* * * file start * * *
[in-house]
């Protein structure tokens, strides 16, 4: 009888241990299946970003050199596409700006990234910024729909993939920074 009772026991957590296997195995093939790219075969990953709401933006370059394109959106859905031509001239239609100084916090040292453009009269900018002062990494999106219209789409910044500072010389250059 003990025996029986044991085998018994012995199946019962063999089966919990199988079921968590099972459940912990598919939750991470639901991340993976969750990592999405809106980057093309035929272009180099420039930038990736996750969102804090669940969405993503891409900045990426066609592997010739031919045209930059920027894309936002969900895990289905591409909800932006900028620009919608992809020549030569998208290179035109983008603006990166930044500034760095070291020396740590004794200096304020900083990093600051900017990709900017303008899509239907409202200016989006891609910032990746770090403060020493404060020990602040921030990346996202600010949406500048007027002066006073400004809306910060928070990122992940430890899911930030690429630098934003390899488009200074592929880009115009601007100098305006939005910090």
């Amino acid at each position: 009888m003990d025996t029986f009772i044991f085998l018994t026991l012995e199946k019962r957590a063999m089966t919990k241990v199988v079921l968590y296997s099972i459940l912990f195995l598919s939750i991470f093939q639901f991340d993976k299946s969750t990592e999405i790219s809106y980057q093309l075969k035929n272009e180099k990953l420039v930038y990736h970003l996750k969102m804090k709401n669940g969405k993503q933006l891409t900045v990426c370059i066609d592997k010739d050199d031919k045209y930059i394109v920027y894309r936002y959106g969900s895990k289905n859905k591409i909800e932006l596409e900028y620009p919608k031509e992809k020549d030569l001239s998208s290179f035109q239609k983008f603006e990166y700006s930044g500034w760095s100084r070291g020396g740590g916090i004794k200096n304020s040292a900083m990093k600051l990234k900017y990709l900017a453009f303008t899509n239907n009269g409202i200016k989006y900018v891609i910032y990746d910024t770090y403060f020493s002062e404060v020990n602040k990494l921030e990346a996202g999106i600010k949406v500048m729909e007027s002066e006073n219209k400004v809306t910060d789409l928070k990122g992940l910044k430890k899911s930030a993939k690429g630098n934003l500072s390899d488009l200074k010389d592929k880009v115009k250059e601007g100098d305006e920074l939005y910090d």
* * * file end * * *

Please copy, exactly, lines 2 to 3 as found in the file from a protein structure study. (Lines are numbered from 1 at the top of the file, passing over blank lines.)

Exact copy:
């Protein structure tokens, strides 16, 4: 009888241990299946970003050199596409700006990234910024729909993939920074 009772026991957590296997195995093939790219075969990953709401933006370059394109959106859905031509001239239609100084916090040292453009009269900018002062990494999106219209789409910044500072010389250059 003990025996029986044991085998018994012995199946019962063999089966919990199988079921968590099972459940912990598919939750991470639901991340993976969750990592999405809106980057093309035929272009180099420039930038990736996750969102804090669940969405993503891409900045990426066609592997010739031919045209930059920027894309936002969900895990289905591409909800932006900028620009919608992809020549030569998208290179035109983008603006990166930044500034760095070291020396740590004794200096304020900083990093600051900017990709900017303008899509239907409202200016989006891609910032990746770090403060020493404060020990602040921030990346996202600010949406500048007027002066006073400004809306910060928070990122992940430890899911930030690429630098934003390899488009200074592929880009115009601007100098305006939005910090």
């Amino acid at each position: 009888m003990d025996t029986f009772i044991f085998l018994t026991l012995e199946k019962r957590a063999m089966t919990k241990v199988v079921l968590y296997s099972i459940l912990f195995l598919s939750i991470f093939q639901f991340d993976k299946s969750t990592e999405i790219s809106y980057q093309l075969k035929n272009e180099k990953l420039v930038y990736h970003l996750k969102m804090k709401n669940g969405k993503q933006l891409t900045v990426c370059i066609d592997k010739d050199d031919k045209y930059i394109v920027y894309r936002y959106g969900s895990k289905n859905k591409i909800e932006l596409e900028y620009p919608k031509e992809k020549d030569l001239s998208s290179f035109q239609k983008f603006e990166y700006s930044g500034w760095s100084r070291g020396g740590g916090i004794k200096n304020s040292a900083m990093k600051l990234k900017y990709l900017a453009f303008t899509n239907n009269g409202i200016k989006y900018v891609i910032y990746d910024t770090y403060f020493s002062e404060v020990n602040k990494l921030e990346a996202g999106i600010k949406v500048m729909e007027s002066e006073n219209k400004v809306t910060d789409l928070k990122g992940l910044k430890k899911s930030a993939k690429g630098n934003l500072s390899d488009l200074k010389d592929k880009v115009k250059e601007g100098d305006e920074l939005y910090d």